This paper focuses on strategies and progress toward establishing the Idaho National Laboratory’s (INL’s) Human Systems Simulator Laboratory at the Center for Advanced Energy Studies (CAES), a consortium of Idaho State Universities. The INL is one of the National Laboratories of the US Department of Energy. One of the first planned applications for the Human Systems Simulator Laboratory is implementation of a dynamic nuclear power plant simulation (NPP) where studies of operator workload, situation awareness, performance and preference will be carried out in simulated control rooms including nuclear power plant control rooms. Simulation offers a means by which to review operational concepts, improve design practices and provide a technical basis for licensing decisions. In preparation for the next generation power plant and current government and industry efforts in support of light water reactor sustainability, human operators will be attached to a suite of physiological measurement instruments and, in combination with traditional Human Factors Measurement techniques, carry out control room tasks in simulated advanced digital and hybrid analog/digital control rooms. The current focus of the Human Systems Simulator Laboratory is building core competence in quantitative and qualitative measurements of situation awareness and workload. Of particular interest is whether introduction of digital systems including automated procedures has the potential to reduce workload and enhance safety while improving situation awareness or whether workload is merely shifted and situation awareness is modified in yet to be determined ways. Data analysis is carried out by engineers and scientists and includes measures of the physical and neurological correlates of human performance. The current approach supports a user-centered design philosophy (see ISO 13407 “Human Centered Design Process for Interactive Systems, 1999) wherein the context for task performance along with the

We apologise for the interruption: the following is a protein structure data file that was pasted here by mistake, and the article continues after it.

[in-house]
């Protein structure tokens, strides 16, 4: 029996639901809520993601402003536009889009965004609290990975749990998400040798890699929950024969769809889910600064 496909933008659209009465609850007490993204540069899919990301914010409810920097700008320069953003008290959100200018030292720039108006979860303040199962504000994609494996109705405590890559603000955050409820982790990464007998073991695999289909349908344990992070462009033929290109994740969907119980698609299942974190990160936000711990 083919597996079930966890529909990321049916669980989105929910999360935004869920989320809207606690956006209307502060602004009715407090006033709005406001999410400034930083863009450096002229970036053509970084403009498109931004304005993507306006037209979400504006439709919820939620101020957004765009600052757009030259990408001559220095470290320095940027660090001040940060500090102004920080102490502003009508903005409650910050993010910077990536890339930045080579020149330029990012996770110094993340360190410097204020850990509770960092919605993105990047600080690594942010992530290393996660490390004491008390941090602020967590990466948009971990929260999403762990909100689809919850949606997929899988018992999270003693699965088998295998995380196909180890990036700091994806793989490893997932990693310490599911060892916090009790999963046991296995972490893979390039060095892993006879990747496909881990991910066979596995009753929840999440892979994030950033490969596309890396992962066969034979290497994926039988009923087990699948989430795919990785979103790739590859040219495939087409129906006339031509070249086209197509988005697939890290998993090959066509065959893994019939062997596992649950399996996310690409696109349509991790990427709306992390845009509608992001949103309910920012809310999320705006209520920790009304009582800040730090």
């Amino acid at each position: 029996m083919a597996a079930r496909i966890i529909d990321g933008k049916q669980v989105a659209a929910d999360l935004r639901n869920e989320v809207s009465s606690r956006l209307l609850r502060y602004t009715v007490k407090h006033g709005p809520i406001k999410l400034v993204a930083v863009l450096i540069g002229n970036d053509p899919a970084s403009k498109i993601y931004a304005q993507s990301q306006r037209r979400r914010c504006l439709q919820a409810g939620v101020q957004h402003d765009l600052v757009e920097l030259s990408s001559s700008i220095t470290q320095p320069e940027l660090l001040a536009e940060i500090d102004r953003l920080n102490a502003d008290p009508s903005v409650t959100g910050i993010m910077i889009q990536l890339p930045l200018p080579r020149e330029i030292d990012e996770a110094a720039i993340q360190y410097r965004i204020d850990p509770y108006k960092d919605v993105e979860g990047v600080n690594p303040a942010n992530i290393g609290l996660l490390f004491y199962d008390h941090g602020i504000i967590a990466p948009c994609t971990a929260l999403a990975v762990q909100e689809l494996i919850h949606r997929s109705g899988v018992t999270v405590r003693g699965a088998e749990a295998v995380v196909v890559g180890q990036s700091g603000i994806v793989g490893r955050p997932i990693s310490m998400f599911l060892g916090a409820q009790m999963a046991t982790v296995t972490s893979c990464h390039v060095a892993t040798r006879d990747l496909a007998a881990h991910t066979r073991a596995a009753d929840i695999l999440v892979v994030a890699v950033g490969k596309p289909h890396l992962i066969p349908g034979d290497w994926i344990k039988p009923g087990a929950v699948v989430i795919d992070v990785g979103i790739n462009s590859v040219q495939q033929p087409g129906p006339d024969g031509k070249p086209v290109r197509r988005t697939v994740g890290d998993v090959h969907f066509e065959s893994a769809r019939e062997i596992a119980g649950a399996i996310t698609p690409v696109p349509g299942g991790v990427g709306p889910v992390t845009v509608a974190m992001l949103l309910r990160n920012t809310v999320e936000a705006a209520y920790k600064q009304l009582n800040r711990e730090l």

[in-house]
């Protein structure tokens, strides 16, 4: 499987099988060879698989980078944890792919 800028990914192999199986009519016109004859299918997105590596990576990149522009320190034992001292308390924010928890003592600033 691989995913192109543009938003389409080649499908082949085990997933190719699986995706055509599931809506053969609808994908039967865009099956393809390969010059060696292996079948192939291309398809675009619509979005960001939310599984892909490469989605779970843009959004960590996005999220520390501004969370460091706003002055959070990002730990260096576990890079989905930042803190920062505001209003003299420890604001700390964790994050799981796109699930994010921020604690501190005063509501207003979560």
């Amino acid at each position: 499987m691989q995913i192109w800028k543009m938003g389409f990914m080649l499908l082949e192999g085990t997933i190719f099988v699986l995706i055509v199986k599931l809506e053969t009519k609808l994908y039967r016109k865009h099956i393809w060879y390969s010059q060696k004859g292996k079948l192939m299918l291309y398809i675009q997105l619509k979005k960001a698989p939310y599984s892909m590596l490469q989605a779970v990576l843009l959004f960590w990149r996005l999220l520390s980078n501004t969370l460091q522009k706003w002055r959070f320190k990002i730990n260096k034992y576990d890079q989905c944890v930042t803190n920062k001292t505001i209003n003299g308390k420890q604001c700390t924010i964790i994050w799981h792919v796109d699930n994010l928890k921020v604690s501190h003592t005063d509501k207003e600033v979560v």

5. Towards Measures to Establish the Relevance of Climate Model Output for Decision Support

    Science.gov (United States)

    Clarke, L.; Smith, L. A.

    2007-12-01

    How exactly can decision-support and policy making benefit from the use of multiple climate model experiments in terms of coping with the uncertainties on climate change projections? Climate modelling faces challenges beyond those of weather forecasting or even seasonal forecasting, as with climate we are now (and will probably always be) required to extrapolate to regimes in which we have no relevant forecast-verification archive. This suggests a very different approach from traditional methods of mixing models and skill based weighting to gain profitable probabilistic information when a large forecast-verification archive is in hand. In the case of climate, it may prove more rational to search for agreement between our models (in distribution), the aim being to determine the space and timescales on which, given our current understanding, the details of the simulation models are unimportant. This suggestion and others from Smith (2002, Proc. National Acad. Sci. USA 4 (99): 2487-2492) are interpreted in the light of recent advances. Climate models are large nonlinear dynamical systems which insightfully but imperfectly reflect the evolving weather patterns of the Earth. Their use in policy making and decision support assumes both that they contain sufficient information regarding reality to inform the decision, and that this information can be effectively communicated to the decision makers. There is nothing unique about climate modeling and these constraints, they apply in all cases where scientific modeling is applied to real-word actions (other than, perhaps, the action of improving our models). Starting with the issue of communication, figures from the 2007 IPCC Summary for Policy Makers will be constructively criticized from the perspective of decision makers, specifically those of the energy sector and the insurance/reinsurance sector. More information on basic questions of reliability and robustness would be of significant value when determining how heavily